Nobody likes to leave home without their favorite toys—submarines, helicopters, shark cages, big tenders and the like—but trying to jam them all aboard a yacht with cranes big enough to launch them and enough staff to service them has left even the most deep-pocketed owners reaching the tipping point of the cost-benefit ratio.
“There are some yachts that have helicopter pads, that have these things incorporated, but they become much more commercial looking, and it takes up a huge amount of space, and it’s not always visually appealing,” says Liz Howard, a charter broker in Fraser’s San Diego office. “In the last five years, owners who built their brand-new, 60-plus-plus-plus-meter yachts to accommodate these heavy-duty toys were finding out that yachts just aren’t the platform for this.”
The new idea is instead buying a yacht-grade support vessel, one that can be built at a length of 164 feet (50 meters) for about $14 million, a fraction of the cost of upscaling to a 250-foot (76.2-meter) superyacht that still might not get it all done.
“One of my clients is buying a support vessel and has no intention of buying a yacht,” Howard says. “He’s going to charter yachts and send his support vessel with all his favorite toys on board, and all his favorite staff, to whatever his favorite destination is.’”
That owner, says Jan Jaap Minnema, a Fraser sales broker based in Monaco, is one among several now testing the concept. Russian oligarchs were the first to embrace support vessels, he says, when even their yachts approaching 300 feet (91 meters) couldn’t hold all the toys they wanted. Today, it’s not just owners, but also charter clients thinking about the possibilities.
“People started to think about buying a toy carrier for themselves, and then chartering a yacht and sending their toy carriers around,” Minnema says.
Damen, the parent company of yachtbuilder Amels, is looking to capitalize. Damen has long built support vessels for coast guard and offshore use—some 200 of them so far—but the company hadn’t thought of the yacht market for those hulls. As recently as the 2000s, only a handful of yacht owners were converting commercial hulls for extra toy and staff space, but those vessels were older and slow. Even when converted, they didn’t feel particularly yachty.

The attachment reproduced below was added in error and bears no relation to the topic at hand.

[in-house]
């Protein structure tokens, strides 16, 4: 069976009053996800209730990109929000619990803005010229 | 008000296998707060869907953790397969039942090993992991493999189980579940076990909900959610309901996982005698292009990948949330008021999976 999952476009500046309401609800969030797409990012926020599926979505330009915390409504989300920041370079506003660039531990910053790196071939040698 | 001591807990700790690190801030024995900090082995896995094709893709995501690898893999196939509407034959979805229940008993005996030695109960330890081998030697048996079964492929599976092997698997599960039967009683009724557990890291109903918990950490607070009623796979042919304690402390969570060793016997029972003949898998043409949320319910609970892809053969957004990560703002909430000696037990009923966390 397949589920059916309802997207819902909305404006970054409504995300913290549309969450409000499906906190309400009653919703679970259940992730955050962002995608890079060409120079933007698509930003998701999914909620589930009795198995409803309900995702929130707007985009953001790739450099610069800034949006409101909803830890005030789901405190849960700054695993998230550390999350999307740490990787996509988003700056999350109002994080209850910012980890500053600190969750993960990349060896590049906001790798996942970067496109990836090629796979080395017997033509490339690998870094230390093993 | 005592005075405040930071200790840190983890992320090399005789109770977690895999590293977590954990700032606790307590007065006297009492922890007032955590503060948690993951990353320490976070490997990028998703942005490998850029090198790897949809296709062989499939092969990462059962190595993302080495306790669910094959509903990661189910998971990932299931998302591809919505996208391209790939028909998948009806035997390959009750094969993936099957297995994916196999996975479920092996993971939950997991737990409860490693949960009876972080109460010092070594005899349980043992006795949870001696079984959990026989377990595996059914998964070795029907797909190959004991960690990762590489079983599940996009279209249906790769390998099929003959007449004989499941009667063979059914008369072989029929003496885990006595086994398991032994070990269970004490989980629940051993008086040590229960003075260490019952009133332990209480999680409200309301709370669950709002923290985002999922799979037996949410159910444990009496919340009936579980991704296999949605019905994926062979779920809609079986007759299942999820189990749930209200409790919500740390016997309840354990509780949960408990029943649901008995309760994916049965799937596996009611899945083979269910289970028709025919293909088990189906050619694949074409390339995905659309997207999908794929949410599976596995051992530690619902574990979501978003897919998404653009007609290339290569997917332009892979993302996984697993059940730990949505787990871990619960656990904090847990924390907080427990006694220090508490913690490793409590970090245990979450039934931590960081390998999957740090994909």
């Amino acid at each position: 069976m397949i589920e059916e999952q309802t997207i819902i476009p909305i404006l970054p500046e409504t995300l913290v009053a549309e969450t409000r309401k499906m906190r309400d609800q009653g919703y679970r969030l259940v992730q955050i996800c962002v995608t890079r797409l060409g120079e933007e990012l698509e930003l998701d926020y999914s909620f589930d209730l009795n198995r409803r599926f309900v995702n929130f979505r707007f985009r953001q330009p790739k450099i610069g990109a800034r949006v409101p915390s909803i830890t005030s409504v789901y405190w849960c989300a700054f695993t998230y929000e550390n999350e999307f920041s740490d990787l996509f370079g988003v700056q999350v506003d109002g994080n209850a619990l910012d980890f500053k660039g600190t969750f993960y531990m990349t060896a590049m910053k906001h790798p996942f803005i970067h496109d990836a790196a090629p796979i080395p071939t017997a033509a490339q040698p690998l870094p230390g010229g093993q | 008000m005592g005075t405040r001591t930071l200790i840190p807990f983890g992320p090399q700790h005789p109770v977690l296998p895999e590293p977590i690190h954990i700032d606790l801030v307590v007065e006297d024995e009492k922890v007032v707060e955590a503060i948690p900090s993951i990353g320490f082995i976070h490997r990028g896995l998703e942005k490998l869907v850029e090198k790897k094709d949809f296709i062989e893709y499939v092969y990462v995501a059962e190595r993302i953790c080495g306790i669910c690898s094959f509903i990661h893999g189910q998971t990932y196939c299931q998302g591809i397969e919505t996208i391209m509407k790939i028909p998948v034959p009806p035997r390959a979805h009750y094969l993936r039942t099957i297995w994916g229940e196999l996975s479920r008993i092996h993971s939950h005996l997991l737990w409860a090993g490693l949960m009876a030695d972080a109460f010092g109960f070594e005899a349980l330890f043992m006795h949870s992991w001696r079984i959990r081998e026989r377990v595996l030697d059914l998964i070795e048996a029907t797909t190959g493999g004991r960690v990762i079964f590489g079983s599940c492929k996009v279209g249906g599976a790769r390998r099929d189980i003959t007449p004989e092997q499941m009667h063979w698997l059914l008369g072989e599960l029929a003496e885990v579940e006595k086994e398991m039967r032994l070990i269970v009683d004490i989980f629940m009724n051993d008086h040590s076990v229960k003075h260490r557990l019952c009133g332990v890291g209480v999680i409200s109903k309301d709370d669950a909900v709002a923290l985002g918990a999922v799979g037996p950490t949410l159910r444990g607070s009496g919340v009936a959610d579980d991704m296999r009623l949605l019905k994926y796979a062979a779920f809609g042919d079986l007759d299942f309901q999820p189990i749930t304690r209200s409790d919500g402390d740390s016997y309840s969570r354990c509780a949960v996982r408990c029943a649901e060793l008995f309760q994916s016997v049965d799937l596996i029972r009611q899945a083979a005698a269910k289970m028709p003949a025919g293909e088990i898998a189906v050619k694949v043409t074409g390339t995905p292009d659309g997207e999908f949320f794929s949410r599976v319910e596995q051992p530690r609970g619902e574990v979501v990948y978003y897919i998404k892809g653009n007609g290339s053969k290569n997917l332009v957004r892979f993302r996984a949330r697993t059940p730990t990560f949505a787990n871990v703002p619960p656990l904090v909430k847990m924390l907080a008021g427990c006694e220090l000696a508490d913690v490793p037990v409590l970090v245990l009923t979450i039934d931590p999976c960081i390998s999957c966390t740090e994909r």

Then, Russian billionaire Roman Abramovich ordered 533-foot (162.5-meter) Eclipse from Blohm+Voss, and he placed a simultaneous order, in 2007, for two support vessels from Damen. Victor Caminada, marketing director for Amels and Damen yacht support, says Abramovich knew of Damen’s experience with the commercial versions and wanted the builder to branch out.
Damen gave those hulls the model name 5009—for 50 meters long and 9 meters wide (164 feet by 29 feet 6 inches). “These were still very basic, in a sense,” Caminada says. “They had very little modification compared to an offshore support vessel, but bells started ringing in our ears, that there was a market for it. So we introduced it in a superyacht package.”
Damen brought a scale model of the SeaAxe 5009 to the 2009 Monaco Yacht Show, where a client already building a superyacht felt he needed more room for toys. “We made a list of all that he wanted to have on it,” Caminada says. “That turned into Garçon, at 67 meters long and 11 meters wide [220 feet by 36 feet].”
Garçon made her debut in 2012, and Damen has been building the yacht-grade SeaAxe support vessels on spec ever since. Because the yard still builds the hulls regularly for commercial use, yacht-quality versions of the 5009 model can be tricked out in just eight months, from contract to delivery.
Damen’s latest yacht-support vessel is 227-foot (70-meter) Game Changer, which launched in February, not only with a helipad, but also with a helicopter hangar that can be enclosed for weather—and that allows the mothership to remain a place of relaxation.
“Helicopter operations are noisy,” Caminada says. “They interrupt the party. All your pillows fly away whenever anybody arrives.”
Game Changer can accommodate 22 crew and staff, including experts and guides for whatever sports the owner enjoys. And like all the SeaAxe models, she can keep up with a modern superyacht, overcoming the slowness problem that used to exist with commercial conversions. Depending on the power package, Caminada says, SeaAxe vessels can achieve 25 to 28 knots.
“What these people are finding they use these support boats for is a plethora of things,” Howard says. “One of my clients is a big-game hunter. That’s his thing. So he goes and sleeps on his yachts, and he has his specialist guides, and he takes the helicopter into the mountains and hunts. It’s the same thing with shark diving. Those shark cages weigh tons, so I’ve done charters in California where I’ve had the support vessel carrying the shark cage, and then the yacht that they’ve chartered for the guests. Heli-skiiing works great with this too. You go up to the mountains above the South of France and heli-ski from your support vessel with your experts and your equipment, and then you fly back to your yacht at night.”
Ocean Independence markets one owner’s SeaAxe support vessel for tandem charter with that same owner’s support vessel: 150-foot (45.7-meter) Palmer Johnson Vantage and 180-foot (54.8-meter) Damen Ad-Vantage, which carries a three-person submersible.
And as more owners buy the giant toy carriers, the support vessels themselves are becoming available for charter. This, perhaps, means a future of charter clients being able to mix and match support vessels with the mothership charter yacht of their choice. Clients can even offload the owner’s toys and pile on their own, Howard says.
“If you have all your toys and your stuff and your speedboats and your sport planes and your submarines with you, that makes a difference,” Minnema says. “That’s the holiday.”